Austrian men's magazine Vangardist is directly tackling the social stigma associated with HIV by printing the latest issue using ink made from HIV-positive blood

"The magazine has been printed with the blood of HIV+ people," the cover reads. "Now the issue is in your hands." 

Vangardist created this special edition to coincide with the start of Life Ball, one of the largest AIDS charity events in the world. "We believe that as a lifestyle magazine, it is our responsibility to address the issues shaping society today," wrote Julian Wiehl, publisher and CEO of Vangardist, in a statement. "With 80 percent more confirmed cases of HIV being recorded in 2013 than 10 years previously, and an estimated 50 percent of HIV cases being detected late due to lack of testing caused by social stigma associated with the virus. This felt like a very relevant issue for us to focus on, not just editorially but also from a broader communications stand point."


A photo posted by VANGARDIST mag (@vangardist) on

Apr 27, 2015 at 2:05am PDT
The special edition issue of 3,000, which is 100 percent safe to handle, was created using a ratio of 28 parts standard ink to 1 part blood. The blood was donated to the Vangardist by three HIV-positive individuals and sent to a lab at the University of Innsbruck for pasteurization. The extreme heat applied guarantees that the virus is killed and unable to be transmitted.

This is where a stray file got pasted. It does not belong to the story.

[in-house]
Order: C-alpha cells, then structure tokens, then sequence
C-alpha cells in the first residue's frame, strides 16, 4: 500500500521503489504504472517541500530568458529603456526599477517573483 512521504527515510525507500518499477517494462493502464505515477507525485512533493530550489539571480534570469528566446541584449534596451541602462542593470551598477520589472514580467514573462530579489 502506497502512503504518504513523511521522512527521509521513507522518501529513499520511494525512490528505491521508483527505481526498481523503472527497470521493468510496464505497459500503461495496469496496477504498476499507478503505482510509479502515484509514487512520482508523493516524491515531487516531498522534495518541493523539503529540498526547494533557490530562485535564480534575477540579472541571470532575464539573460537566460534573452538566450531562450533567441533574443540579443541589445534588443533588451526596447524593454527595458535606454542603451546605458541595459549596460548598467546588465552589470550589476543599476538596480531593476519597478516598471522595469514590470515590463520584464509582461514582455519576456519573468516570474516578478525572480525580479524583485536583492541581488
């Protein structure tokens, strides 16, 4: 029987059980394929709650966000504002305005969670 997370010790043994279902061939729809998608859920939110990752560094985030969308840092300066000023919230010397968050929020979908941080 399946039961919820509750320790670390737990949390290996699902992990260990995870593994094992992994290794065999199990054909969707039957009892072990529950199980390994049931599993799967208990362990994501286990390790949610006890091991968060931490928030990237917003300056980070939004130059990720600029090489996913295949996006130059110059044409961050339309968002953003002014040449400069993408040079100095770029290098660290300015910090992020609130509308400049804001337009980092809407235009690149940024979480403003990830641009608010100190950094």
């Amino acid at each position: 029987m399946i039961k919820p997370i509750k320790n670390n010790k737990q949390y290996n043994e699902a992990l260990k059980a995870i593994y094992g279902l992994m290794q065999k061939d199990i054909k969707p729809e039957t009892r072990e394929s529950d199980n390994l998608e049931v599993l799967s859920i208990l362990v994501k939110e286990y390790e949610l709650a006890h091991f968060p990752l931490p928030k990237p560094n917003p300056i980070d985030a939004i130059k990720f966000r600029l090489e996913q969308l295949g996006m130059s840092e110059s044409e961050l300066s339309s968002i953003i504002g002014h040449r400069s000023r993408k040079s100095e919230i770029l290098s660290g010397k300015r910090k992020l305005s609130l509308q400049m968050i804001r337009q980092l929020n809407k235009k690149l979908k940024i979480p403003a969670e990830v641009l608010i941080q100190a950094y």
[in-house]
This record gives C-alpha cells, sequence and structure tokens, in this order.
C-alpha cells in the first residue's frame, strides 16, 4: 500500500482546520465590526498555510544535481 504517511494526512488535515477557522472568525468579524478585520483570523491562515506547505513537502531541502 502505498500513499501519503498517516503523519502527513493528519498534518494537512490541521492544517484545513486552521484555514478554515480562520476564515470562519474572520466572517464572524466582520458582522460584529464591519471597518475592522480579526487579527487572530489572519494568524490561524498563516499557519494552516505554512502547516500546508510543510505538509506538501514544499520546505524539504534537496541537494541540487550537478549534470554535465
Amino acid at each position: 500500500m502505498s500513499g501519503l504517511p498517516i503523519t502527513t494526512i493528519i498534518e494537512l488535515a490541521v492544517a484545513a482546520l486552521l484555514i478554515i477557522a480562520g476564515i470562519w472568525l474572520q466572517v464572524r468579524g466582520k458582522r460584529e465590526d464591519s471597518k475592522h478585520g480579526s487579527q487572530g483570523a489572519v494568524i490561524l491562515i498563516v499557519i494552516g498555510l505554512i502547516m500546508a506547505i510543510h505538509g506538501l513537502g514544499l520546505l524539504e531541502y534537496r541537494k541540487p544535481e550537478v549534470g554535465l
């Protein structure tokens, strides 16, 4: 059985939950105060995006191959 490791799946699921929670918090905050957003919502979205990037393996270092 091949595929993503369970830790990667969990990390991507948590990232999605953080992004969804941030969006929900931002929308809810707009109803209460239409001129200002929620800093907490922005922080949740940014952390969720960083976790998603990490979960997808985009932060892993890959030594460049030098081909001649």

To accompany the issue, the magazine has also launched a special Facebook page and hashtag #HIVHEROES to recognize those willing to publicly show their support and break the stigmas associated with the disease. 

"With this unique project, we want to create a response in a heartbeat by transforming the media into the very root of the stigma itself — by printing every word, line, picture and page of the magazine with blood from HIV+ people," said Jason Romeyko, executive creative director of Saatchi & Saatchi, the magazine's parent company. "By holding the issue, readers are immediately breaking the taboo."

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